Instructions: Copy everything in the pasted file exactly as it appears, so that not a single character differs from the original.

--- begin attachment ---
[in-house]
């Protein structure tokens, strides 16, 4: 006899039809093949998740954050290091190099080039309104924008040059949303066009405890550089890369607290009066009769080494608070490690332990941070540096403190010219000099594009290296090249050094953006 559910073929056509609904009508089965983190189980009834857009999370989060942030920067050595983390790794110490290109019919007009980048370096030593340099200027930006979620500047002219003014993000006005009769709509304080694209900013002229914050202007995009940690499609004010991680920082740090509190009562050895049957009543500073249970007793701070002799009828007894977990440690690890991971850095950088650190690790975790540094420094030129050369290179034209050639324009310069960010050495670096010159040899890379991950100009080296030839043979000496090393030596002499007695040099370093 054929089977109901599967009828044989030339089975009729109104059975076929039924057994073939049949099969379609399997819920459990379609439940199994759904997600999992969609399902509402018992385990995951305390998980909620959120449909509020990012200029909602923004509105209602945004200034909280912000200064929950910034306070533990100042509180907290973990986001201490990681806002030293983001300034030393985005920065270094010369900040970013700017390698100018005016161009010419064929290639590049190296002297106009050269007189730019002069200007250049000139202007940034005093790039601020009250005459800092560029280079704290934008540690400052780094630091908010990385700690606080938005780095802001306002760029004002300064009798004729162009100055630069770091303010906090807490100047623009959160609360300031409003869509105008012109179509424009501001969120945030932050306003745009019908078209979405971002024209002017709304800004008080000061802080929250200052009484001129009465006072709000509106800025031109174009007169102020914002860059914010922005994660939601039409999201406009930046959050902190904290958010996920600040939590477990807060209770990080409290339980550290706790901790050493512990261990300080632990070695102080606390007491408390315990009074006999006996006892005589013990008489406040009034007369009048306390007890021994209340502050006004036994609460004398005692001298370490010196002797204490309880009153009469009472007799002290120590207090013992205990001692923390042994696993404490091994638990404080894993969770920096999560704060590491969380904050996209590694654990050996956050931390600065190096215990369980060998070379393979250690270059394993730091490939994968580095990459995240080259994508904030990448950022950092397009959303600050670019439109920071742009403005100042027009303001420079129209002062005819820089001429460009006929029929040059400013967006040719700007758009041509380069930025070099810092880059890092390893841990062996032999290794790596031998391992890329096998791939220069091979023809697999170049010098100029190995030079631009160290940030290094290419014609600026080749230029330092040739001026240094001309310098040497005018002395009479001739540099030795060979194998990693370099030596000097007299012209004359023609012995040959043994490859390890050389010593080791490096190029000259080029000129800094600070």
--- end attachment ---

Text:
[in-house]
């Protein structure tokens, strides 16, 4: 006899039809093949998740954050290091190099080039309104924008040059949303066009405890550089890369607290009066009769080494608070490690332990941070540096403190010219000099594009290296090249050094953006 559910073929056509609904009508089965983190189980009834857009999370989060942030920067050595983390790794110490290109019919007009980048370096030593340099200027930006979620500047002219003014993000006005009769709509304080694209900013002229914050202007995009940690499609004010991680920082740090509190009562050895049957009543500073249970007793701070002799009828007894977990440690690890991971850095950088650190690790975790540094420094030129050369290179034209050639324009310069960010050495670096010159040899890379991950100009080296030839043979000496090393030596002499007695040099370093 054929089977109901599967009828044989030339089975009729109104059975076929039924057994073939049949099969379609399997819920459990379609439940199994759904997600999992969609399902509402018992385990995951305390998980909620959120449909509020990012200029909602923004509105209602945004200034909280912000200064929950910034306070533990100042509180907290973990986001201490990681806002030293983001300034030393985005920065270094010369900040970013700017390698100018005016161009010419064929290639590049190296002297106009050269007189730019002069200007250049000139202007940034005093790039601020009250005459800092560029280079704290934008540690400052780094630091908010990385700690606080938005780095802001306002760029004002300064009798004729162009100055630069770091303010906090807490100047623009959160609360300031409003869509105008012109179509424009501001969120945030932050306003745009019908078209979405971002024209002017709304800004008080000061802080929250200052009484001129009465006072709000509106800025031109174009007169102020914002860059914010922005994660939601039409999201406009930046959050902190904290958010996920600040939590477990807060209770990080409290339980550290706790901790050493512990261990300080632990070695102080606390007491408390315990009074006999006996006892005589013990008489406040009034007369009048306390007890021994209340502050006004036994609460004398005692001298370490010196002797204490309880009153009469009472007799002290120590207090013992205990001692923390042994696993404490091994638990404080894993969770920096999560704060590491969380904050996209590694654990050996956050931390600065190096215990369980060998070379393979250690270059394993730091490939994968580095990459995240080259994508904030990448950022950092397009959303600050670019439109920071742009403005100042027009303001420079129209002062005819820089001429460009006929029929040059400013967006040719700007758009041509380069930025070099810092880059890092390893841990062996032999290794790596031998391992890329096998791939220069091979023809697999170049010098100029190995030079631009160290940030290094290419014609600026080749230029330092040739001026240094001309310098040497005018002395009479001739540099030795060979194998990693370099030596000097007299012209004359023609012995040959043994490859390890050389010593080791490096190029000259080029000129800094600070």